Now Why Would He Suggest That?
When World War II broke out in Europe in September of 1939, few Americans though it necessary to become directly involved, but most thought the U.S. should lend support to Britain and France in the fight against Hitler.
Some Americans, however, thought it best to do absolutely nothing at all in the war. One of the principal spokesmen for this group was famed aviator Charles Lindbergh, who was a key figure in the “America First” movement. This organization brought together pacifists, pro-fascists, communists (at least until June 22, 1941), isolationists, conservatives, liberals, and others opposed to American participation in the war. Following the war it was determined that the America First movement had received covert financial support from German sources, though it cannot be shown that Lindbergh was aware of this.
Despite the work of the “America Firsters,” as the war dragged on, and particularly after the Fall of France in June of 1940 and during Germany’s air assault on Britain, public opinion began to shift, seeing Hitlerian Germany as a threat not only to the Old World, but to the New as well.
As public opinion shifted, Lindbergh’s opposition to the idea of providing assistance to the Allies suggested that he was either strongly in sympathy with the Nazis or was acting irrationally. For example, on January 23, 1941, Lindbergh spoke against the Lend-Lease Act before the House Foreign Affairs Committee, and recommended that the U.S. negotiate a non-aggression pact with Germany.
Somehow Lindbergh managed to overlook Hitler's’ record with regard to treaties:
- The Locarno Agreements of December 1, 1925, formalized frontiers in Europe, including the demilitarization of the Rhineland, which was broken when Hitler sent troops in on March 7, 1936
- The Kellogg-Briand Pact of August 27, 1928, on the “renunciation of war as an instrument of national policy,” broken by Hitler upon the invasion of Poland on September 1, 1939
- The Third Geneva Convention of July 27, 1929, ratified by the Hitler regime in 1934, and broken during the first days of the invasion of Poland, with the mass slaughter of prisoners-of-war and civilians.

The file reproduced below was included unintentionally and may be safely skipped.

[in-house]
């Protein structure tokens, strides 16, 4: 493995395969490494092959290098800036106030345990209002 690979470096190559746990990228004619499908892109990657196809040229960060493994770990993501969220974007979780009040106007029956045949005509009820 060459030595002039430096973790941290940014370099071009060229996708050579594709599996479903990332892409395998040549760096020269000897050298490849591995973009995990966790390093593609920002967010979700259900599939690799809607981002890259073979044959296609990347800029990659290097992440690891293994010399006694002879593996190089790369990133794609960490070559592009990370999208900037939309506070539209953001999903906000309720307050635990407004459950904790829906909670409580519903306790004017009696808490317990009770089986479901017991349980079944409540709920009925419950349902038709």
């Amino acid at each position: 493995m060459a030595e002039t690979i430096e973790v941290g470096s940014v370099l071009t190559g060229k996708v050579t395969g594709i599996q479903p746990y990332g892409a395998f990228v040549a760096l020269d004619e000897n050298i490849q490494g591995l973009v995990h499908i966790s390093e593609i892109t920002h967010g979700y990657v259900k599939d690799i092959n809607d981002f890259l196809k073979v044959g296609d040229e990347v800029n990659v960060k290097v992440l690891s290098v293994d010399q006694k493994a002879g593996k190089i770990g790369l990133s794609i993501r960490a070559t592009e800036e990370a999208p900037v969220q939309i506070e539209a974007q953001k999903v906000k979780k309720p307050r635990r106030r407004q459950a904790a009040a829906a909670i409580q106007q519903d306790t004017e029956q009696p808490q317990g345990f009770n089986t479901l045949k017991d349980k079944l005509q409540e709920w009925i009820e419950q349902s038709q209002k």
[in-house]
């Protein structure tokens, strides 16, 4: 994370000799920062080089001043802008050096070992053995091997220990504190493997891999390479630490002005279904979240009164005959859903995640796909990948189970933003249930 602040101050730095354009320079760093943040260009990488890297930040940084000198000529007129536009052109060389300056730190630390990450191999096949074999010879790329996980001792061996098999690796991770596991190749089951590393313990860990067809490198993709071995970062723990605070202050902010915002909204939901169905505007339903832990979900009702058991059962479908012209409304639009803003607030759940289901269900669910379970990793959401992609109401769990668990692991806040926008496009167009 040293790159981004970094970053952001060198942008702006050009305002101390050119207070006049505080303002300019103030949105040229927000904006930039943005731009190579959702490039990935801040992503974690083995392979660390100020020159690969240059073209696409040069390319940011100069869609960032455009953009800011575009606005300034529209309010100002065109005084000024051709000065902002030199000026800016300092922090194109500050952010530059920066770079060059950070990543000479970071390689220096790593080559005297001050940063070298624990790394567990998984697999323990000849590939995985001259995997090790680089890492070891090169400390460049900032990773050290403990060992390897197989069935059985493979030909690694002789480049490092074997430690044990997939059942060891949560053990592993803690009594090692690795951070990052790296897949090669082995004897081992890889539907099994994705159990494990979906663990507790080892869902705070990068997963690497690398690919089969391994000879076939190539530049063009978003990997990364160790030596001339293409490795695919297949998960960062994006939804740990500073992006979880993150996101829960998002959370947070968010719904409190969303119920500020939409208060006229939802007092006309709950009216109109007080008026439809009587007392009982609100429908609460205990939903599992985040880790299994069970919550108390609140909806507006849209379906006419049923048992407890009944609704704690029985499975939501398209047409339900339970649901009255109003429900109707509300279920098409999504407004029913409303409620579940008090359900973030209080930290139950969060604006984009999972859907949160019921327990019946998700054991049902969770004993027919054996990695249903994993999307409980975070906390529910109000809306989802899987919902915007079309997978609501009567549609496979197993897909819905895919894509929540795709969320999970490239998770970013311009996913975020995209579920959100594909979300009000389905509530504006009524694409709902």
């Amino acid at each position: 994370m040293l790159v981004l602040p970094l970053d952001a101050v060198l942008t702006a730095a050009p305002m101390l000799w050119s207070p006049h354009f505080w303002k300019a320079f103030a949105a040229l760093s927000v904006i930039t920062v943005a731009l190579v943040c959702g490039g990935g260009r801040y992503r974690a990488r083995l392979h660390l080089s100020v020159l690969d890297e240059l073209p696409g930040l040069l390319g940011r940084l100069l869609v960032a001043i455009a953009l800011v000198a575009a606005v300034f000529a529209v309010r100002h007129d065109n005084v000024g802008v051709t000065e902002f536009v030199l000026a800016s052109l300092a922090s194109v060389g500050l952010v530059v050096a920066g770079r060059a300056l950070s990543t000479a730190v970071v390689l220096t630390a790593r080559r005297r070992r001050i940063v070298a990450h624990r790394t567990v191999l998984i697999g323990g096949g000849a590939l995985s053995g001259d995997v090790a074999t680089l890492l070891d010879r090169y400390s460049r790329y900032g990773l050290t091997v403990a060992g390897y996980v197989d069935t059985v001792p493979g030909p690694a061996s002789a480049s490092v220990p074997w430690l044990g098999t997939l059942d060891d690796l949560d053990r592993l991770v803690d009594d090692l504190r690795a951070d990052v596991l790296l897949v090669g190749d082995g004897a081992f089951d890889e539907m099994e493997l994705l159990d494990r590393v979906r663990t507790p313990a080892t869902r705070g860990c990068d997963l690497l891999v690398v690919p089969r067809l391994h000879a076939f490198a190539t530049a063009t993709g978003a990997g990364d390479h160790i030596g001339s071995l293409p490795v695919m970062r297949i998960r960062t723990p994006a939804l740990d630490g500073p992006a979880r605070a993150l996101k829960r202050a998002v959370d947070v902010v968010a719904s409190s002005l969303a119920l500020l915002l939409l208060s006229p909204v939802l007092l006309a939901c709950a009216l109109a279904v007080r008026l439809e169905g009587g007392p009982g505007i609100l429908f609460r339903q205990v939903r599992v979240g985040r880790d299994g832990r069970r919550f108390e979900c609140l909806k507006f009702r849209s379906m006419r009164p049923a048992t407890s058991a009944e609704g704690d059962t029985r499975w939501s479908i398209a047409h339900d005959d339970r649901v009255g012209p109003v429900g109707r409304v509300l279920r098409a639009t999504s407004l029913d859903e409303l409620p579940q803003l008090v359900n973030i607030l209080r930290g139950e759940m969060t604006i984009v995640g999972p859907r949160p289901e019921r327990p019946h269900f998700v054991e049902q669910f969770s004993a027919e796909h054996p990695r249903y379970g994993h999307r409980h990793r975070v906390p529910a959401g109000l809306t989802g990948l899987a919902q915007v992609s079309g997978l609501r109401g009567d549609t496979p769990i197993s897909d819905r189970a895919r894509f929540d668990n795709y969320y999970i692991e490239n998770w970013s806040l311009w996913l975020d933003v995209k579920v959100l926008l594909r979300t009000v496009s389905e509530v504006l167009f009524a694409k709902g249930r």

- The Polish-German Non-Aggression Pact of January 26, 1934, abrogated by Hitler on April 23, 1939.
- The Munich Pact of September 30, 1938, broken by Hitler on March 15, 1939, when he occupied Bohemia and Moravia
And this leaves out the Treaty of Versailles, of June 28, 1919, which among other things set restrictions on German military forces, and was broken even before Hitler came to power.
So either Lindbergh wasn’t paying attention, or had other reasons for rejecting opposition to Hitler. His actions during World War II suggest the latter; he served as an advisor to the Army Air Forces in the Pacific, and actually shot down at least one Japanese airplane, but refused any role in the war against Germany.
Anthony Wayne (1745-1796) was one of the finest combat commanders of the American Revolution and during the early Republic. But he was a diamond in the rough as it were, for his education was by no means the best.
On one occasion during the Revolutionary War, Wayne, having managed to get hold of several cases of fine wine, invited some of his officers to dine with him, after which they would open some bottles to drink to the fortunes of America.
With the dinner over, the bottles were opened and placed on the table.
In a loud voice, Wayne told the assemblage, “Come, my brave comrades, fill up your glasses — here's to old ‘Bon repos’ forever.” The officers were surprised, but taking him at his word – for “Bon repos” is a French idiom for “Good night” – downed their drinks, inverted their glasses on the table, and rose to leave.
At this, Wayne said, “What's all this, gentlemen? What's all this?”
One officer responded, “Why, did you not drink ‘Bon repos’ or 'good night'?”
“What? Is that the meaning of it?”
“Well then,” said the general, “a fig for ‘Bon repos’ and take your seats again; you shall not stir until we have started every drop of our drink.”
Wayne had often dined with General Washington, who always ended the evening with a toast to “Bon repose.” As one author put it, “General Wayne, who, fortunately for America, understood fighting much better than French, had somehow or other taken up the notion that ‘Bon Repos’ must have been some great warrior of old whom Washington wished to honor.”